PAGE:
Historical Background

90,000 Jews lived in Latvia prior to the German occupation in summer 1941. In the days preceding the German occupation some fled and around 70,000 remained. Significant numbers of Latvians organized in armed groups, which they called self-defense units, attacked and murdered Jews for their alleged collaboration with the Soviets.

With the German entry into Riga anti-Jewish riots increased. Jews were arrested by locals, murdered and synagogues and houses of prayer were desecrated. By the end of 1941 all but 9,000 Jews remained in Latvia, half of them in the Riga ghetto. By November 1943, the ghetto was liquidated. Its inmates were murdered or sent to camps.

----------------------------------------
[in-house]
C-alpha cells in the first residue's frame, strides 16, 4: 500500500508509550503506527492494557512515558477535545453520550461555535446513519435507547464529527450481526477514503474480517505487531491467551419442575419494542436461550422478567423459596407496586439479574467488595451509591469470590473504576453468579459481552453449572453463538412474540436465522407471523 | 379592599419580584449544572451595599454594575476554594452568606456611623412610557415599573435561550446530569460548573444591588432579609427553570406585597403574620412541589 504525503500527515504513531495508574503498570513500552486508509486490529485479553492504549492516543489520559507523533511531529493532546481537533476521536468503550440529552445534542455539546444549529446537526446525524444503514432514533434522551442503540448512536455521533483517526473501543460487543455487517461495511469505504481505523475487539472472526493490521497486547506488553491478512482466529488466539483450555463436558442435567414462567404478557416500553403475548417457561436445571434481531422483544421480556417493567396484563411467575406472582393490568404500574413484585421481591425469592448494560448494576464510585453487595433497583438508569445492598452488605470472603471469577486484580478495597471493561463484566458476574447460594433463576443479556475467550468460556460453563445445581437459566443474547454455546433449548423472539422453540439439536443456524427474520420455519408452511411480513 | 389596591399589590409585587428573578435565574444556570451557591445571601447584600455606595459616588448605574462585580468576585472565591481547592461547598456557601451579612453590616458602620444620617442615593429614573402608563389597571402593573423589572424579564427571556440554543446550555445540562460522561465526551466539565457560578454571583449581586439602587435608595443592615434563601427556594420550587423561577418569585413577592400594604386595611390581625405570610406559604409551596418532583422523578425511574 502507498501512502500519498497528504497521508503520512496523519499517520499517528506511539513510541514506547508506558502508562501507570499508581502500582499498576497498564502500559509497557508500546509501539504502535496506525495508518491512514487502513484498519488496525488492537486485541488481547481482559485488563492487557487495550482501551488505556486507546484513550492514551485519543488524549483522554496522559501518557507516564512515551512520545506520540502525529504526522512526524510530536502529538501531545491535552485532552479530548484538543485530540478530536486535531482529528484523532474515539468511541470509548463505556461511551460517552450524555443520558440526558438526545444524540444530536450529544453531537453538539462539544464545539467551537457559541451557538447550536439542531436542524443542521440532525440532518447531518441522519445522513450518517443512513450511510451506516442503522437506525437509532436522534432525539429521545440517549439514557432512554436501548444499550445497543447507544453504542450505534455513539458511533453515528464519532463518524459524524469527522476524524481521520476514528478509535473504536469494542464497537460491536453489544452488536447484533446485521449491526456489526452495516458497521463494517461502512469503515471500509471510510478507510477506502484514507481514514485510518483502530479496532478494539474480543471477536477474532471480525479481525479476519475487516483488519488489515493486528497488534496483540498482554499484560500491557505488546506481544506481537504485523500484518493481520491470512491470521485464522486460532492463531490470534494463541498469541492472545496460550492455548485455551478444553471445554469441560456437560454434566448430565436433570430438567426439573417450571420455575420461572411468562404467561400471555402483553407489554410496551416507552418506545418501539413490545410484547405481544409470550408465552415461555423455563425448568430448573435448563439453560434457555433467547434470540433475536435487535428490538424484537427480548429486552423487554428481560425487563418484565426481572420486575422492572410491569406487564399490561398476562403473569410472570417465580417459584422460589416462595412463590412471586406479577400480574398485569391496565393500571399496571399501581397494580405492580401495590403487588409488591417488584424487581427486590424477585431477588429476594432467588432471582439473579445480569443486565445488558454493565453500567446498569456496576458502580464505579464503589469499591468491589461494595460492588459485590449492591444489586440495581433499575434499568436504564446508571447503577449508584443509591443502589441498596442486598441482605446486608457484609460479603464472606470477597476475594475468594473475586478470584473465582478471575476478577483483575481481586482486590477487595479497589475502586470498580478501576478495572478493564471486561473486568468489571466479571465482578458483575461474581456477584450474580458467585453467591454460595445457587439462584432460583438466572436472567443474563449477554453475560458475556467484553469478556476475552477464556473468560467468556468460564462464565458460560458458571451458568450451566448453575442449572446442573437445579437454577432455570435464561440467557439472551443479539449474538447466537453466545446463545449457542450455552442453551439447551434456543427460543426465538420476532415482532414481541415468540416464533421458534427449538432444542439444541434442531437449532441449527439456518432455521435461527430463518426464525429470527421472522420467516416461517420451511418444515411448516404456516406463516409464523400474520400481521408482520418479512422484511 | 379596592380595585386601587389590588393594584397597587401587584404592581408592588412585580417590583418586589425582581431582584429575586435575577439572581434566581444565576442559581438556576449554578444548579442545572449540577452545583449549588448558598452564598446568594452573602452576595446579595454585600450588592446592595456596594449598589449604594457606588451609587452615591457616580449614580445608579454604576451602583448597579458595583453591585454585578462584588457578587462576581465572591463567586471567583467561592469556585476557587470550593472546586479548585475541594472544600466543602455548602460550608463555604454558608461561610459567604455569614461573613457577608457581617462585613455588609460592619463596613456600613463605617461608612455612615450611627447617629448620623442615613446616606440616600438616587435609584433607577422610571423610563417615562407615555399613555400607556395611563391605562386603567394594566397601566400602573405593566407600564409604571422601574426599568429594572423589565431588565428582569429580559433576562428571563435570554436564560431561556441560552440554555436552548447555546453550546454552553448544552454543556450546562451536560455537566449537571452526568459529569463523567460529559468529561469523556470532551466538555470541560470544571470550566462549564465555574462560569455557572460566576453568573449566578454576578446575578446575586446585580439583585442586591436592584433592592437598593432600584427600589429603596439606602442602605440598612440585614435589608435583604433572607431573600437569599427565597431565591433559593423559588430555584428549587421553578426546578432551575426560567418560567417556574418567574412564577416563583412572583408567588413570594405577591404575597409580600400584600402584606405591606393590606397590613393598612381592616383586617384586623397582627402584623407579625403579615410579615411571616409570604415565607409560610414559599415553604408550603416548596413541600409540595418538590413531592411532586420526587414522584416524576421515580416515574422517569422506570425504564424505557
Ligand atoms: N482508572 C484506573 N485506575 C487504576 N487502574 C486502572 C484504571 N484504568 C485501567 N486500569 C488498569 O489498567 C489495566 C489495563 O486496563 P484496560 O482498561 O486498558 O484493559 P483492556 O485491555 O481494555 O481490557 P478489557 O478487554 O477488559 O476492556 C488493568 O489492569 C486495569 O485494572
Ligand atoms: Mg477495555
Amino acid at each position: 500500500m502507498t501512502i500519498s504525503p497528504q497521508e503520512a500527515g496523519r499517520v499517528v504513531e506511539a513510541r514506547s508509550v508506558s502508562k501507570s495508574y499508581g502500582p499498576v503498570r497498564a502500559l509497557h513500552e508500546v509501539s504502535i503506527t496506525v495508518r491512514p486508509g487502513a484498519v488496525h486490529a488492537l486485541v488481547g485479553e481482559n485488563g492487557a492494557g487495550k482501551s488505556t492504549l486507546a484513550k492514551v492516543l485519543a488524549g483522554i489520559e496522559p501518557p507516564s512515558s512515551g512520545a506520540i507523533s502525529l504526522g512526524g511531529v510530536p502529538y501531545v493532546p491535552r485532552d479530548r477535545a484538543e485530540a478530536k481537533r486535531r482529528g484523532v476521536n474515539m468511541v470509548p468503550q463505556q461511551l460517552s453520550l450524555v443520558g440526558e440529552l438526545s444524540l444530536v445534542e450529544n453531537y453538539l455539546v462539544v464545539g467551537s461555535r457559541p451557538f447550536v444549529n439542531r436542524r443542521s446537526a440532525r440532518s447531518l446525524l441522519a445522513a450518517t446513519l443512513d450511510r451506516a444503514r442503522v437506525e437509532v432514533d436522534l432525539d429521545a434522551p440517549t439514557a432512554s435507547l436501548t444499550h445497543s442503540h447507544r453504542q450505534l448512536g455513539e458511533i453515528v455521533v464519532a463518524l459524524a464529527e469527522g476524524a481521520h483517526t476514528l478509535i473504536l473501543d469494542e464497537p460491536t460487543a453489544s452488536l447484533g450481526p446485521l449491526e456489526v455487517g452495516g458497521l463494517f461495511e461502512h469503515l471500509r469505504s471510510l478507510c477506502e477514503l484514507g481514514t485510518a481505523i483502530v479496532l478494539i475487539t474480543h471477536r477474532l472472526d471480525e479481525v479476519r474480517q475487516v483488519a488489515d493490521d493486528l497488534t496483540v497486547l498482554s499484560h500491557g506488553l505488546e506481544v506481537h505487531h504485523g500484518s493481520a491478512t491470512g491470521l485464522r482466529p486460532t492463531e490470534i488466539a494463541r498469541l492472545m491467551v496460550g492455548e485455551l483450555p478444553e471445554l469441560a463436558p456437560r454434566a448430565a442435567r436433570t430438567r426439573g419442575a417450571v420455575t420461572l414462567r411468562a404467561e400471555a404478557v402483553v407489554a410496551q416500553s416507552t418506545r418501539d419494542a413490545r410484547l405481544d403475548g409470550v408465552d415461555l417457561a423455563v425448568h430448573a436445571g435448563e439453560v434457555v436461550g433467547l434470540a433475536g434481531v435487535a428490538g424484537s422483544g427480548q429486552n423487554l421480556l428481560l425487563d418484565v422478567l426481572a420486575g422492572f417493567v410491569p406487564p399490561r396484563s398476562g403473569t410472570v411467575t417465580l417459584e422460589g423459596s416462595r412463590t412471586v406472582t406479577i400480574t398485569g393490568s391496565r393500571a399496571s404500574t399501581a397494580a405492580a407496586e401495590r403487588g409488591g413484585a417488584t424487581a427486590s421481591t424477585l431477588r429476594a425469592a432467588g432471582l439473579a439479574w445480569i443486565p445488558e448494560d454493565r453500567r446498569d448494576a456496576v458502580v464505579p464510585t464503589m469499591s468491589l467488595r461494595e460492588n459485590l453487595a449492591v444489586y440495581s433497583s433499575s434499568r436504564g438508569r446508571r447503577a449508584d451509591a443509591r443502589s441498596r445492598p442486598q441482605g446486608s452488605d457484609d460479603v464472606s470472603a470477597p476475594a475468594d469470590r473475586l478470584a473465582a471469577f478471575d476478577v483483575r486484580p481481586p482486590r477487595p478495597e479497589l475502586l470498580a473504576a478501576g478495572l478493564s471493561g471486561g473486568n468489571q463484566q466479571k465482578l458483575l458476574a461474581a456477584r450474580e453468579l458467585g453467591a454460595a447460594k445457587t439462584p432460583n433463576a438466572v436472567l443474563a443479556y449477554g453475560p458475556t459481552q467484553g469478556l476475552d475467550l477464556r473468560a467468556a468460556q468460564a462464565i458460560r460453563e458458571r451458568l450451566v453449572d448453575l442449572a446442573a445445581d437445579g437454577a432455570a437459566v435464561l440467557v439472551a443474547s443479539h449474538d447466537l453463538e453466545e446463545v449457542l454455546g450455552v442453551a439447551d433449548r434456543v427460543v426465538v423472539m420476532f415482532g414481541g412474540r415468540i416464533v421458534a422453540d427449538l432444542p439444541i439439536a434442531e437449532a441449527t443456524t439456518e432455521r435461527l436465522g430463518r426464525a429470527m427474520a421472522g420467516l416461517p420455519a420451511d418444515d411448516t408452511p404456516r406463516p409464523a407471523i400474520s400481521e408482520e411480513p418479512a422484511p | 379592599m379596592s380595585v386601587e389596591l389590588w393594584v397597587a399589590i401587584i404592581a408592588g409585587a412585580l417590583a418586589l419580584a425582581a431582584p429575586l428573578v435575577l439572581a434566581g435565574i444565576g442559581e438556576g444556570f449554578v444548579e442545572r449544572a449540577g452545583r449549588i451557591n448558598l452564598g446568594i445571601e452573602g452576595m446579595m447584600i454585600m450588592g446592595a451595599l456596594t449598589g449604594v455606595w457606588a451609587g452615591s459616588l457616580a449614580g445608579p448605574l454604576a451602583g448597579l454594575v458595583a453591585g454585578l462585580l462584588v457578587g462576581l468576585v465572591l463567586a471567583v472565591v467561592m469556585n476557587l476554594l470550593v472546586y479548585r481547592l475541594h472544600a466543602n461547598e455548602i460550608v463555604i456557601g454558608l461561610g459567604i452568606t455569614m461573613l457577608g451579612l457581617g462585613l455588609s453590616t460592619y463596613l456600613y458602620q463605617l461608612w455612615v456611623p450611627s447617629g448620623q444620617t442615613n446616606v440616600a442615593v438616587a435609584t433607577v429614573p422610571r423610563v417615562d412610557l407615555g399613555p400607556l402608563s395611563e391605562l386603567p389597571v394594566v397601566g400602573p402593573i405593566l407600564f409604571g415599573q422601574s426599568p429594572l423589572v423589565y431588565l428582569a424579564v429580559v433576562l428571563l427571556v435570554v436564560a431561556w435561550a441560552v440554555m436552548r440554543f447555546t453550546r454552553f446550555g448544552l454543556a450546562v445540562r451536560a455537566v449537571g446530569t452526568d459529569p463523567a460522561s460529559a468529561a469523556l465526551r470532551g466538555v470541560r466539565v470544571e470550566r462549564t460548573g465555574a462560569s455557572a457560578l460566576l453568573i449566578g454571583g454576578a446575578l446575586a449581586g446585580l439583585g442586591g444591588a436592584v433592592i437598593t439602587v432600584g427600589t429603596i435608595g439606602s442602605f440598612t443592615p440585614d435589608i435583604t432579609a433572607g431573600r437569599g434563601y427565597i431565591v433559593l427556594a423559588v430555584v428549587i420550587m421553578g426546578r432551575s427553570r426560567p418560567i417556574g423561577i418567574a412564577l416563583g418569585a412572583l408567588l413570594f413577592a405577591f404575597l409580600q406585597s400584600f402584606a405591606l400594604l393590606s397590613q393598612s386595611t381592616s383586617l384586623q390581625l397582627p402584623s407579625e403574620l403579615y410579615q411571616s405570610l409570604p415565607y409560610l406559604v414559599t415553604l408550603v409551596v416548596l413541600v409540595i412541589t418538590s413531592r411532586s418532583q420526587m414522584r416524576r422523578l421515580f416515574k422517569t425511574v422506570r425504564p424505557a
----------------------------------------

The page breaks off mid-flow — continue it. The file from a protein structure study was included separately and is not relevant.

Latvian police units were deployed in the murder of the Jews and in retaliation against local populations in other countries of Eastern Europe. Despite the warm welcome and the ties between Latvian nationalists and Nazis, the Nazi occupation was harsh, and those helping Jews risked their lives and the lives of their families.

Only 200 Jews survived on Latvian soil.